Memes won't save Australia's unions
Memes won't save Australia's unions)

The Australian Council of Trade Unions under the leadership of Secretary Sally McManus has been marked by ever increasing class collaboration in the union movement, particularly during the pandemic.

 Rank-and-file teachers were forced to fight not only the government but their own union to enforce key safety measures at work. We heard barely a peep from health unions as their members on the front lines were forced to work with inadequate PPE. Union leaders lifted barely a finger anywhere to fight for migrant workers thrown onto the scrap heap and forced to line up in the streets for food vouchers. 

The now disgraced leadership of the tertiary education union was defeated by their own rank-and-file as they attempted to do deals with university bosses to reduce workers’ pay and conditions. The United Workers Union and the Australian Services Union, with the backing and support of the ACTU, joined with employer bodies to reduce the award conditions in hospitality and administration. 

That then Industrial Relations Minister Christian Porter referred to Sally McManus as his “BFF” last March gives you a pretty clear indication of what McManus and the ACTU represent to the ruling class.

For public purposes, the friendship with the government is now on ice. The Australian Unions Facebook page, run by the ACTU, has meme after meme criticising the Liberal National government.

This page should be an inspiring catalogue of the might of the organised working class, of our glorious movement leading workers against bosses. Instead it’s just lame, disingenuous trash, with heady statements like “united we bargain”—oh boy, let the ruling class tremble.

The resources the union movement wastes on social media work got me reflecting on the fairly modest things I’ve been able to achieve alongside my workmates in the rail industry and how we achieved them.

Things like getting maternity uniforms and sanitary bins into male-dominated workspaces, winning improvements to health and safety on the job, securing paid pandemic leave, preventing unfair sackings and winning pay rises, among other things.

What was involved in achieving these victories? Conversations, workplace meetings, petitions, marching through the streets, unsanctioned stop-works, picket lines, blockades, occupations of the bosses’ offices, forcing CEOs and senior management to face tens of angry workers and, crucially, strikes

What has never been important to any of these wins? Memes on the internet.

Sure, most of us in activist circles use them. Sometimes they’re a hit. But a strategy centred on them is never going to revive the union movement—especially when designed by the same geniuses who’ve presided over the movement’s decline for decades. 

When I looked up “Upcoming events” on the ACTU website, two of the three listed were for social media training. Never mind training for rank-and-file workers on how to map a workplace, how to organise, how to recruit to the union and build power. Nah, just teach officials how to write a snappy tweet.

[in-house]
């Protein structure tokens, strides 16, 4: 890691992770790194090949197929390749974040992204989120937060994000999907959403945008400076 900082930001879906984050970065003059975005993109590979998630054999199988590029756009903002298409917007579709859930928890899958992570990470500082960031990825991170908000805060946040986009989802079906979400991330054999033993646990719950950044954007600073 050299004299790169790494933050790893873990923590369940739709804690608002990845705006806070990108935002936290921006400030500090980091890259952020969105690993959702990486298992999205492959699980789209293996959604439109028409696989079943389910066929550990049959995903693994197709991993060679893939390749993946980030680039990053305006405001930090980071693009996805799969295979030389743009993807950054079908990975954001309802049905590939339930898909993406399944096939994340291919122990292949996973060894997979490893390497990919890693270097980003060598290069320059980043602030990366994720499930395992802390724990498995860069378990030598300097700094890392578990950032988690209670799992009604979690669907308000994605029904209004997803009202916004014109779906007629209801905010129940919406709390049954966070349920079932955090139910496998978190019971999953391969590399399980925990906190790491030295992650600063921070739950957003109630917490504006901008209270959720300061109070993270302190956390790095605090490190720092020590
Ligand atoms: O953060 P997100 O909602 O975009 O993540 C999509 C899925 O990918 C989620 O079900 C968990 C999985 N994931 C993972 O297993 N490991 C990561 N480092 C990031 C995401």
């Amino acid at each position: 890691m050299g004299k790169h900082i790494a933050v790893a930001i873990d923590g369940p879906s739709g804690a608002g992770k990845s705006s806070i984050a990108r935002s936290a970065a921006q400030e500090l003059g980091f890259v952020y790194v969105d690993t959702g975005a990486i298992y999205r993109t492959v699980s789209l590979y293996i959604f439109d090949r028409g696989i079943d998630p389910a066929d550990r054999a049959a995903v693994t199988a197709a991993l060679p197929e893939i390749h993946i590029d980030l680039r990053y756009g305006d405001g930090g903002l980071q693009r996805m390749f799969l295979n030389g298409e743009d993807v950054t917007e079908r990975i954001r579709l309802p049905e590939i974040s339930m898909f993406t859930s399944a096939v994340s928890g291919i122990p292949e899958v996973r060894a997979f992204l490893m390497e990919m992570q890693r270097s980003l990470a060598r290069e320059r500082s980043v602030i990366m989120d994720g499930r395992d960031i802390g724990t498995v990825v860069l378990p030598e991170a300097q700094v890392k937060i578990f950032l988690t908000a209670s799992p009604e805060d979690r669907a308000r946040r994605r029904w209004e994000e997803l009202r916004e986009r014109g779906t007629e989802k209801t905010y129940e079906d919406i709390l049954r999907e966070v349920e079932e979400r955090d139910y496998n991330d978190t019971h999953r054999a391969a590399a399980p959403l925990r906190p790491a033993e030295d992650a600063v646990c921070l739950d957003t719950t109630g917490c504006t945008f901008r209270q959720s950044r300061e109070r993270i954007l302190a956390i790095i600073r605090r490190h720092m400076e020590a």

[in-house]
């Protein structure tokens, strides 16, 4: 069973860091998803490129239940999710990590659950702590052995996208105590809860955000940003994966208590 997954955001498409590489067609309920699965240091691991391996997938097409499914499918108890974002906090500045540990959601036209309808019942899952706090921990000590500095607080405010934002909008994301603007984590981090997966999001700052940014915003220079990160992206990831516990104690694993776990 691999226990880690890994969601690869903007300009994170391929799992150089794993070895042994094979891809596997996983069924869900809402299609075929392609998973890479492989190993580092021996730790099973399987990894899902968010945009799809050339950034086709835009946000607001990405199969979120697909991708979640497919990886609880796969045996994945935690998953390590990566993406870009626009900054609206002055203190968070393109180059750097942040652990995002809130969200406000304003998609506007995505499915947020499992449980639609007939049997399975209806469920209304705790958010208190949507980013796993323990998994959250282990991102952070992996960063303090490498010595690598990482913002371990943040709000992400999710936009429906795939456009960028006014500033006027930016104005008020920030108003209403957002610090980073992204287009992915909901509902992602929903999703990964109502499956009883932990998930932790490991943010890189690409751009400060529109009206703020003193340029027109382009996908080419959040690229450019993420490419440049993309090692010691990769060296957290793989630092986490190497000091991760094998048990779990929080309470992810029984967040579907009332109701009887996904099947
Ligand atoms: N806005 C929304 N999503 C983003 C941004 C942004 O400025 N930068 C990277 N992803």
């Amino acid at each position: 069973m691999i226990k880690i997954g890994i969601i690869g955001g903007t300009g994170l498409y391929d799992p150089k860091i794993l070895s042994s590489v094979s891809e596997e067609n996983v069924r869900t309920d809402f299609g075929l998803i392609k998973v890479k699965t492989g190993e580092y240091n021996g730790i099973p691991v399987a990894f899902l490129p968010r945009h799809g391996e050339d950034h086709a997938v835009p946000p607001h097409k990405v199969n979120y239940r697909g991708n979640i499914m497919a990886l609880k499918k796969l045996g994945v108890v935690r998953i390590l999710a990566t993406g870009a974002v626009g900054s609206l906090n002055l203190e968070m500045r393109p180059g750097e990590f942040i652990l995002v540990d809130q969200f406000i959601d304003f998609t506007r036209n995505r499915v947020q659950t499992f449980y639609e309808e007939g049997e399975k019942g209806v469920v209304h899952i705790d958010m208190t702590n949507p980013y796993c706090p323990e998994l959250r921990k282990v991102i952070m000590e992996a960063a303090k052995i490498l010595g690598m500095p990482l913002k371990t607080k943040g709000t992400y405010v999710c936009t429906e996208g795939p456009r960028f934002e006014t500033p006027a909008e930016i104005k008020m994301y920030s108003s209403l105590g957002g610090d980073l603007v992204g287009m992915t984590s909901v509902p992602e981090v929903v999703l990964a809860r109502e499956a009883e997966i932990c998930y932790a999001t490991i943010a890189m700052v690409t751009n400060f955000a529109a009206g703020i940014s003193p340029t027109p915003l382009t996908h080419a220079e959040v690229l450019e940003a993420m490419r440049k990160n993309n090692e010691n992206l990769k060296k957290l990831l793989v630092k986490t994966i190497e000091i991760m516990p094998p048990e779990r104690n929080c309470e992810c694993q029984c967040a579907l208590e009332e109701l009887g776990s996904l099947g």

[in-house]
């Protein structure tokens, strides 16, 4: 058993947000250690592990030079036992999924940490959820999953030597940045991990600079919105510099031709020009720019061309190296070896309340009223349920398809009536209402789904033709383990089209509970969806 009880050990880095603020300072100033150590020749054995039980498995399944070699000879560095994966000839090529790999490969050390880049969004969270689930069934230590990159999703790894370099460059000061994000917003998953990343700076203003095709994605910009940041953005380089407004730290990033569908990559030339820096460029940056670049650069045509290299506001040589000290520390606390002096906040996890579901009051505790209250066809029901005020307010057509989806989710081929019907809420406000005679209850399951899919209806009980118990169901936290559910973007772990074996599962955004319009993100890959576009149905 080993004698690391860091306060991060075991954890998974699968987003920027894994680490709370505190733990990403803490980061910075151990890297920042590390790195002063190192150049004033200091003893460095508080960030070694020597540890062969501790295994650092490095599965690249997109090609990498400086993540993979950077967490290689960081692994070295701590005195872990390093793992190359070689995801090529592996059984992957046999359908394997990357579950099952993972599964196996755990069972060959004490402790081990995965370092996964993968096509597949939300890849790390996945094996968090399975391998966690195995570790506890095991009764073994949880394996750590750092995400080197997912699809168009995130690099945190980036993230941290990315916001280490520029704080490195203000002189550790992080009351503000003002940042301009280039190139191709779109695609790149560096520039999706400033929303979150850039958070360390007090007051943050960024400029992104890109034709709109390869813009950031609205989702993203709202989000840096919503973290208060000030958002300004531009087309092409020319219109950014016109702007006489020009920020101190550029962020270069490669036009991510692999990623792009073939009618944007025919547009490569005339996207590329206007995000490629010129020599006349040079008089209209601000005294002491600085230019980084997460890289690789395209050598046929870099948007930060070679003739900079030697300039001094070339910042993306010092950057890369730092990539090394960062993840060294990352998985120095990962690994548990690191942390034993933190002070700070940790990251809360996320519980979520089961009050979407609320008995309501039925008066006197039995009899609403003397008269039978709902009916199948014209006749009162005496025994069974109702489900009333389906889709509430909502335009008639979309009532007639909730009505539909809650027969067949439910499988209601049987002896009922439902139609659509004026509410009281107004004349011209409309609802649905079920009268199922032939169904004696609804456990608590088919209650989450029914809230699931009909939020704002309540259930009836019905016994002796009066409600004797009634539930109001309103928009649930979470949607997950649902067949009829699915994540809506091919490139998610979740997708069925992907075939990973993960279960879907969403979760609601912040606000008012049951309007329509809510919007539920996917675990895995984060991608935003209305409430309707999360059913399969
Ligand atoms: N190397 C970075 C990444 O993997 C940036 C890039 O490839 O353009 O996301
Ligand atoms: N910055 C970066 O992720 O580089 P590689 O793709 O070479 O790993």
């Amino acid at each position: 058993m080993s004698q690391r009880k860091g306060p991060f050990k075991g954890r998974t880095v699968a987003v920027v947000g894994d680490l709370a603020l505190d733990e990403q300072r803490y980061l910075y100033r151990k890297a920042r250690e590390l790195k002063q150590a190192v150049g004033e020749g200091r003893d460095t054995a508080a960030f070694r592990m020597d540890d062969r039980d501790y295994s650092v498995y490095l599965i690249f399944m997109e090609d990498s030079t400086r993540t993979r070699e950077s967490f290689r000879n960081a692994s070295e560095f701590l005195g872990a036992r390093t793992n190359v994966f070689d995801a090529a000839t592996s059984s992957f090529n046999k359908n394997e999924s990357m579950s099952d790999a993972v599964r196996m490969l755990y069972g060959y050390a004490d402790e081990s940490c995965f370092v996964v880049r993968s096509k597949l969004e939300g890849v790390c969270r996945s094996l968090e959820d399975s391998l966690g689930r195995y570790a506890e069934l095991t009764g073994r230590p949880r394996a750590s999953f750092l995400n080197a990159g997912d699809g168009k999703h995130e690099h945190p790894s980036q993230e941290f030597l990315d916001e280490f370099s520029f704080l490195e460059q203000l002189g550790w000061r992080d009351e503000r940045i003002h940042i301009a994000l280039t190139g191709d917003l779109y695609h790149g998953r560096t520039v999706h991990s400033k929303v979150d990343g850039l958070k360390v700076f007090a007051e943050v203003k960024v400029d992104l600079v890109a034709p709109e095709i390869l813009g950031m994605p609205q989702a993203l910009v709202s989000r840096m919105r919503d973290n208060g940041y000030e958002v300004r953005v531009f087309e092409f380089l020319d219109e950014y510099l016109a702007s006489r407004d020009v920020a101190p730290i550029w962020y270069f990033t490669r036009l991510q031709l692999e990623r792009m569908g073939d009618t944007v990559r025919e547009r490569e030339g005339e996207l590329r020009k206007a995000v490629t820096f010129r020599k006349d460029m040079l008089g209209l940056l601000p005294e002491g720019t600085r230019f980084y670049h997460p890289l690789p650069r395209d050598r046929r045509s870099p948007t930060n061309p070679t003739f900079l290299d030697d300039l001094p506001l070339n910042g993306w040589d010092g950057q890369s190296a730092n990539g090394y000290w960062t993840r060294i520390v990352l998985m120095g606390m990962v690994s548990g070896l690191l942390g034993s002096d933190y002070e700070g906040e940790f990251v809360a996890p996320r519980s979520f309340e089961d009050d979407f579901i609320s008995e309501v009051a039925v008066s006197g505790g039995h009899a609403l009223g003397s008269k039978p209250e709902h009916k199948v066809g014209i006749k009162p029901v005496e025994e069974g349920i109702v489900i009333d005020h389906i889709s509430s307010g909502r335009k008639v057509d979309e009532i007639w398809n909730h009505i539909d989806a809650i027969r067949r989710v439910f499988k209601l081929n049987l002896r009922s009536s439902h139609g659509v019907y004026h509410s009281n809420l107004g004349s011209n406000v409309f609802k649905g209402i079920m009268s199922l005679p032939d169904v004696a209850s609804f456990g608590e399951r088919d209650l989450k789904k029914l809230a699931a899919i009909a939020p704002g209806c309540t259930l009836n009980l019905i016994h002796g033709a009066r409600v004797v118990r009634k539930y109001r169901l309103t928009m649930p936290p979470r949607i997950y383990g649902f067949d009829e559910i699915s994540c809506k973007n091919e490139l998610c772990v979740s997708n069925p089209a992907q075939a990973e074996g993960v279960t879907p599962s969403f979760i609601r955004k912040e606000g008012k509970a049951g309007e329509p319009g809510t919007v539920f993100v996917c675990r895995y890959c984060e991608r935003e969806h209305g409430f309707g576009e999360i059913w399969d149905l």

One fact that the Australian Unions Facebook page has been pointing to lately is the decline in wages growth, which it attributes to the last eight years of federal Liberal governments. And it’s one of the rare instances of the ACTU acknowledging the link between a lack of industrial action and low wage growth. 

It’s true that the Liberals are overseeing anti-strike laws. But the ACTU ignores a few important facts. First is that federal Labor governments also presided over anti-worker and anti-strike laws. Second is that, when unions do have the legal right to take industrial action, they mostly avoid doing so, instead opting for class collaborationist approaches to negotiations. Third is that most rights that workers have won throughout history came on the back of illegal industrial action under both Labor and Liberal governments. 

 Our unions are in crisis; fewer than 15 percent of Australian workers are members; wages have stagnated and are projected to decline in real terms over the coming year; insecure work is increasing; and there are constant wage theft and rorting scandals.

Yet all the ACTU gives us is memes, exhortations to call politicians, and photo-ops of union leaders standing outside of workplaces. It’s bad news.

The good news is that it doesn’t have to be this way. The revival of the union movement will happen inside the workplace. Sometimes it will happen one conversation at a time, sometimes it will happen with a bunch of politicised workers taking an initiative. Sometimes it will happen in a seismic shift—as long as we aren’t drowned in McManus memes in the meantime. 

Every union revival has relied on something of a militant minority: a small but growing layer within the union movement that pushes to get organised, to build strength on the ground and, of course, uses that organising to strike—the only way we force serious concessions from the bosses and build confidence in our own side. 

Radical politics has been crucial to every union revival, from the syndicalists of the early twentieth century, the communists of the 1930s, who organised in situations long thought impossible, or the broad-based radicalism attached to the anti-war movement of the late 1960s and early 1970s. 

This approach isn’t the easiest, and it can’t be done by hiring a few graphic designers and communications directors. But it’s the only thing that works. Instead of memes and bullshit artistry from the likes of McManus, we need to rebuild fighting, rank-and-file unionism. And we need to build a socialist movement to do so.


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